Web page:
Google is in a similar situation. It earned $17 billion in 2019 from its Google Other segment, which includes Google Play. This includes their cut of microtransaction earnings from games on the Google Play store. But without more details we can't properly align the numbers against other companies. We simply don't know how much of that revenue was from actual microtransaction spending vs the other content sold on the marketplace.


The same is true for the PlayStation Network. Sony earned over $3 billion from network services in FY19, but we can't separate that number from full game sales, microtransactions, and subscriptions revenues.

Other games companies are also fuzzy when it comes to very specific numbers.


Chinese juggernaut Tencent made $16 billion from games in 2019, but that includes earnings from full games as well as free-to-play titles.


Nintendo is among the Big Three console platform holders, and as such, it also makes a lot of cash from microtransaction revenues. All storefronts take a percentage of every microtransaction and game sale sold on the storefront, and that includes Nintendo's eShop. The company raked in $12 billion in gaming revenues in FY2020, and $1.87 billion in digital revenues in the period. But again, we don't know how much of that digital portion is from microtransactions and from game sales.


Like Sony and Nintendo, the Xbox brand makes most of it money from the digital Xbox storefront. Microsoft has a suite of services but also relies on game sales and microtransaction revenues--the company is known for baking live services into its first-party titles. But Microsoft is much, much less transparent than Sony or Nintendo these days, so we can't really dissect the $10.2 billion it earned on a segment level.


Then there's NetEase, the mobile giant who beat Activision's earnings by pulling in $6.667 billion in online game services in 2019. This was driven by massive F2P games like Knives Out, which has made over $700 million since 2018 on mobile.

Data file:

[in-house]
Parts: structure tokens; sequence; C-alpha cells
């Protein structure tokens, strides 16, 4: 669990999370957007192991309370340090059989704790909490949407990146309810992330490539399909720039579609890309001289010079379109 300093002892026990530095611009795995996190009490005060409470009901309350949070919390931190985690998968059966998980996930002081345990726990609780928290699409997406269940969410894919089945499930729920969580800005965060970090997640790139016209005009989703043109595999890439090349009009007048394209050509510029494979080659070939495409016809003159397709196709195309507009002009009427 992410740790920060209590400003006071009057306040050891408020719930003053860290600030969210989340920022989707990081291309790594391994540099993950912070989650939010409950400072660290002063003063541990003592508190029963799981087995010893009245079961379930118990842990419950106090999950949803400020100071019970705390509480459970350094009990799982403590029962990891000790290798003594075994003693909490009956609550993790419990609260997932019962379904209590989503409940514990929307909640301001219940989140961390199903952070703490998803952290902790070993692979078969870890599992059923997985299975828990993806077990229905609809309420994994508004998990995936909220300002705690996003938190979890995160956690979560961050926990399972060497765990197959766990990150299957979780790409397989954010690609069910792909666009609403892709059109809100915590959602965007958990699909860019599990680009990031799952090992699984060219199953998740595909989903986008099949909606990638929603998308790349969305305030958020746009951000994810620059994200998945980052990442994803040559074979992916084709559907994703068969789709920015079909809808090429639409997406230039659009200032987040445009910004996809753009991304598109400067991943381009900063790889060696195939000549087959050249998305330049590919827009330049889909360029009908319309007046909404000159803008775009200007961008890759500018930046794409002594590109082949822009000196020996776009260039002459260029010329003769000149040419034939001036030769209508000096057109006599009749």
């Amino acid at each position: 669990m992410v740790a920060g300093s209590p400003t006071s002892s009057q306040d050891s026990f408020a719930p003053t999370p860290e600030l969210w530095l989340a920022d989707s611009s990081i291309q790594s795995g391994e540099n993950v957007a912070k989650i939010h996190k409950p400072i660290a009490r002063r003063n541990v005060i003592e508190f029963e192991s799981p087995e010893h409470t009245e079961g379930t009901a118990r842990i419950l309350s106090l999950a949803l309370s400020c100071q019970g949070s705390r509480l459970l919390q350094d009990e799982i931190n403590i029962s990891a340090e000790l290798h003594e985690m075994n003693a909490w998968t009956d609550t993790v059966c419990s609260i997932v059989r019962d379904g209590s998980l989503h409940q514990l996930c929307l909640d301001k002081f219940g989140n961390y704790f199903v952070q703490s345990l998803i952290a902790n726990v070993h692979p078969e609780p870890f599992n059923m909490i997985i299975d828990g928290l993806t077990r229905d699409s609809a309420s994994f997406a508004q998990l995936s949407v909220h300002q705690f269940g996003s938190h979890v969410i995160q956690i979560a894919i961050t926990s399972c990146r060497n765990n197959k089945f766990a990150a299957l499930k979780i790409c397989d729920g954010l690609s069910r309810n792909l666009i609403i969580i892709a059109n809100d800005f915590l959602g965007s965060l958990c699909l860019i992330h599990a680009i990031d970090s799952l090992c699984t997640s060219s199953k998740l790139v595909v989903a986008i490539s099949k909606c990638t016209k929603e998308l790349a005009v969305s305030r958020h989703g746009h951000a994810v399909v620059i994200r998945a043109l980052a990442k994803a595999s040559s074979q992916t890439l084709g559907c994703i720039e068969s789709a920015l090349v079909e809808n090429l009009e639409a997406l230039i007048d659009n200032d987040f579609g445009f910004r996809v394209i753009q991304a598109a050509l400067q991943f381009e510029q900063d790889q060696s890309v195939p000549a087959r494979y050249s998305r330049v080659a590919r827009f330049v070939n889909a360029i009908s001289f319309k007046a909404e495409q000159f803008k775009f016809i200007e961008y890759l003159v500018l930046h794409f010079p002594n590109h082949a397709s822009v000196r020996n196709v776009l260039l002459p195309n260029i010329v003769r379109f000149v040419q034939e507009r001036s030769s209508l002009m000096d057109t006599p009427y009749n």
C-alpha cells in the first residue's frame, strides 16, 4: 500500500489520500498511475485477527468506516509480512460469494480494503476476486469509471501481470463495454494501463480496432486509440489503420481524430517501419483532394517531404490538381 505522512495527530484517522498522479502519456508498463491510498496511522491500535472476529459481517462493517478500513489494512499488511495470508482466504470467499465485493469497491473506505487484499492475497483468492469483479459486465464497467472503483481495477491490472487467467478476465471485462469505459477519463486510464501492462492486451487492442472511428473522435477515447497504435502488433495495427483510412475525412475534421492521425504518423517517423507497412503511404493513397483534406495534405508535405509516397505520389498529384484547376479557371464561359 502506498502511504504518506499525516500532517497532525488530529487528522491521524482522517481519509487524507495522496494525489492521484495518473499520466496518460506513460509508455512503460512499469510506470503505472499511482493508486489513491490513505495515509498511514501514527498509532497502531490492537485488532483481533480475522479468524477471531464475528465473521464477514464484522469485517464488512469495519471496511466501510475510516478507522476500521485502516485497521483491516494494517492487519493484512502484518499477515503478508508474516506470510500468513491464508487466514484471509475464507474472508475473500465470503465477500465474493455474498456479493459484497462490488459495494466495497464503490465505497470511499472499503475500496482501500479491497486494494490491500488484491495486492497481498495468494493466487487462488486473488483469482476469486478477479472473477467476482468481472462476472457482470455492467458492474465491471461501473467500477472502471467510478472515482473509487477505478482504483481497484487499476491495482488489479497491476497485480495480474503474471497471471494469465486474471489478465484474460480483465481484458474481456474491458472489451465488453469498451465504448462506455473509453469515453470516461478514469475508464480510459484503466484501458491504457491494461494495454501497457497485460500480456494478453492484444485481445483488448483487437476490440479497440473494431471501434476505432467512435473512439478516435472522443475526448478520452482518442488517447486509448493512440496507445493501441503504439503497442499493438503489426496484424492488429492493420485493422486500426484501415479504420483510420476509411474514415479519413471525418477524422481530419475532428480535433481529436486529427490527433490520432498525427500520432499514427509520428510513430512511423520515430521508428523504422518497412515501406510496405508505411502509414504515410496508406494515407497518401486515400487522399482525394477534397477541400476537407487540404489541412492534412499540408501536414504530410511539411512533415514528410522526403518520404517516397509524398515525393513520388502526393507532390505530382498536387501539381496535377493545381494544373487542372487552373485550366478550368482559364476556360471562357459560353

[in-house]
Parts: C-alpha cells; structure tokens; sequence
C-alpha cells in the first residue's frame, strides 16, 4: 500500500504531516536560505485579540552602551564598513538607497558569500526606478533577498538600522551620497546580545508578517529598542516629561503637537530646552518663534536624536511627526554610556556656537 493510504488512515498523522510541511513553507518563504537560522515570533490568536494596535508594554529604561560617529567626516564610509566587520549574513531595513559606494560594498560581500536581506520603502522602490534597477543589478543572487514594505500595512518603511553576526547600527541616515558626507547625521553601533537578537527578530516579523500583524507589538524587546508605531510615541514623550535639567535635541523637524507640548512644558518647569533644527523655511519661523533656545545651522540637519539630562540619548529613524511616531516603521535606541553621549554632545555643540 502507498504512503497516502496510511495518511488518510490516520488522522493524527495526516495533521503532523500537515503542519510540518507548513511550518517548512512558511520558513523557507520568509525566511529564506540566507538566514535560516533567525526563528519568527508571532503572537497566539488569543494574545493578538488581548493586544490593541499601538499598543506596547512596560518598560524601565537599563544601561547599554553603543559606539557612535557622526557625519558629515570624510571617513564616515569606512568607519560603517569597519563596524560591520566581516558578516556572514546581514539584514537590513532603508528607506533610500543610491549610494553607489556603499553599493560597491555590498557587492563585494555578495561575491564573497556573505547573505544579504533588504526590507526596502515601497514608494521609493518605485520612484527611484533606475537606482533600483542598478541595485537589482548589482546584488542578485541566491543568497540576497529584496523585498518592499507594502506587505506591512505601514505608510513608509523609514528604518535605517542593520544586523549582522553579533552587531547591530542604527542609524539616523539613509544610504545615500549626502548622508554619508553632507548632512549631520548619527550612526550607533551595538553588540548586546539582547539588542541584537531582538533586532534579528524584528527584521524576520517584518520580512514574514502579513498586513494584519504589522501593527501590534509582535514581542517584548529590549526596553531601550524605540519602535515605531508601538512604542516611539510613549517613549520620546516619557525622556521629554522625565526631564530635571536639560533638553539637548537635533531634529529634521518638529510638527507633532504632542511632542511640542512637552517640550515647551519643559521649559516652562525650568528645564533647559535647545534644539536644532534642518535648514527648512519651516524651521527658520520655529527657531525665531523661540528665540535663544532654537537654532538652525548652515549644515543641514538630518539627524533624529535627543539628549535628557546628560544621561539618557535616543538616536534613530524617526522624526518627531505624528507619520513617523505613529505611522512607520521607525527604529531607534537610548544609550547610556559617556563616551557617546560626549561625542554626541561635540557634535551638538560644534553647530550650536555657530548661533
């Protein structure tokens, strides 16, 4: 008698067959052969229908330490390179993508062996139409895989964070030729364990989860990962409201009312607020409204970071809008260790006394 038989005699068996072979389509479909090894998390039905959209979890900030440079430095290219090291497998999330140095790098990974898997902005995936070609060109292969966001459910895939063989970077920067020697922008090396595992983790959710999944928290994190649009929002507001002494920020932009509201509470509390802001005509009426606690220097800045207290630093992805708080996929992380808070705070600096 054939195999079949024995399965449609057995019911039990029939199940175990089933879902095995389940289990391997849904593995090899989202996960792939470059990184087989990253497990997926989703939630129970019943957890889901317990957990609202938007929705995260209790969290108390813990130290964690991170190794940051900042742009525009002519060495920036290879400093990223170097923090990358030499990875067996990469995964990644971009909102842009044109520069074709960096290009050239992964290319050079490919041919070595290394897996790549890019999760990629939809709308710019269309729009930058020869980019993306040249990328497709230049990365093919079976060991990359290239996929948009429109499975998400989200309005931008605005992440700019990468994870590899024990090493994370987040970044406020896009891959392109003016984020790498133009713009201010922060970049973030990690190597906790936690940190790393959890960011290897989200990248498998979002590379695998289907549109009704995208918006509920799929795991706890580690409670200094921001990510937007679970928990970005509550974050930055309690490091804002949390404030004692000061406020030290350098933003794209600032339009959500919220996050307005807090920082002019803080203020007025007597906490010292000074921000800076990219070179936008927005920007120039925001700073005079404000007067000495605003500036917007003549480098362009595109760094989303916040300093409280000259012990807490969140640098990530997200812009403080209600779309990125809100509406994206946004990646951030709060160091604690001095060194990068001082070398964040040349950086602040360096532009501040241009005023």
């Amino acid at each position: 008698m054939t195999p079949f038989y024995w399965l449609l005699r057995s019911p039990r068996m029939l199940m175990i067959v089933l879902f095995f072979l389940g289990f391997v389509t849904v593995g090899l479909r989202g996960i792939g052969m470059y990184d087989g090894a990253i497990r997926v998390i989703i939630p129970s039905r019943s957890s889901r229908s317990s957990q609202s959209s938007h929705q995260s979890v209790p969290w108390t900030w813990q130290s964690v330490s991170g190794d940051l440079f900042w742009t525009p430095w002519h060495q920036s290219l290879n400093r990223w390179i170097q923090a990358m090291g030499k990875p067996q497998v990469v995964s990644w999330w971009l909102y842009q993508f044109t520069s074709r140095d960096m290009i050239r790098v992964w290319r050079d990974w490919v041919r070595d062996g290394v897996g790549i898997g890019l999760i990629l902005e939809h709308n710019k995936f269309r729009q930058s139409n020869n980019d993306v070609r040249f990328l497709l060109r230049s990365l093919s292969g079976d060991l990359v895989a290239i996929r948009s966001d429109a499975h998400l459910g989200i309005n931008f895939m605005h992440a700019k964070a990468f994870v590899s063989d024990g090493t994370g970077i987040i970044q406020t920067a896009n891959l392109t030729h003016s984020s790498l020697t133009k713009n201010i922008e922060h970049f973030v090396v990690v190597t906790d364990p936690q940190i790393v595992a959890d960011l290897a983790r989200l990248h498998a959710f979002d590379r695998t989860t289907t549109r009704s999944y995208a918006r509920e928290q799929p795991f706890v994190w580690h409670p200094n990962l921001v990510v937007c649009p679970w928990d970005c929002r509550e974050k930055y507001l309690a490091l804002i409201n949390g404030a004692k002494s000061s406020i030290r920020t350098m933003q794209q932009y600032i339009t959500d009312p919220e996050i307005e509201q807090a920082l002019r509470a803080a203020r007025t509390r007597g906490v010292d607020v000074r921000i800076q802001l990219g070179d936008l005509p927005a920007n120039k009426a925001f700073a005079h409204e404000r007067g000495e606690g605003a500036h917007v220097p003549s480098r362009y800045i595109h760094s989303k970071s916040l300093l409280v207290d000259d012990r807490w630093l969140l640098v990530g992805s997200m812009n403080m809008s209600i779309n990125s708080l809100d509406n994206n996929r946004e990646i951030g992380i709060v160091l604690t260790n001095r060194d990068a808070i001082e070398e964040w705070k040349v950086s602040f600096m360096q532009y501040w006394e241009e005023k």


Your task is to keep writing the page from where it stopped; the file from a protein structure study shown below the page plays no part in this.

"All of our mobile games and many of our PC games currently utilize the item-based revenue model. Under this revenue model, our game players are able to play the games for free, but are charged for the purchase of virtual items in the games," NetEase writes in its Form 20-F report from 2019.

But NetEase also distributes many Blizzard games to the Chinese market, many of which like Overwatch a premium titles. So this muddies up their numbers. In short, not all of the money NetEase makes is from its own internal games, and not all of it is from microtransactions. But most of it is. We still don't know a percentage so it's harder to compare to other company earnings.

Bluehole (PUBG)

There's also the Krafton Game Union, which owns Bluehole, the publisher of PUBG. They're private so we don't have any available data there.


Nexon earned $2.26 billion in 2019 from mobile and PC online games. The company notes that microtransactions are likewise the primary driver for their business. But Nexon also sells full premium games, so the numbers aren't exact.

Microtransactions by the billions: Top-earning games companies in 2019 2019
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Derek joined the TweakTown team in 2015 and has since reviewed and played 1000s of hours of new games. Derek is absorbed with the intersection of technology and gaming, and is always looking forward to new advancements. With over six years in games journalism under his belt, Derek aims to further engage the gaming sector while taking a peek under the tech that powers it. He hopes to one day explore the stars in No Man's Sky with the magic of VR.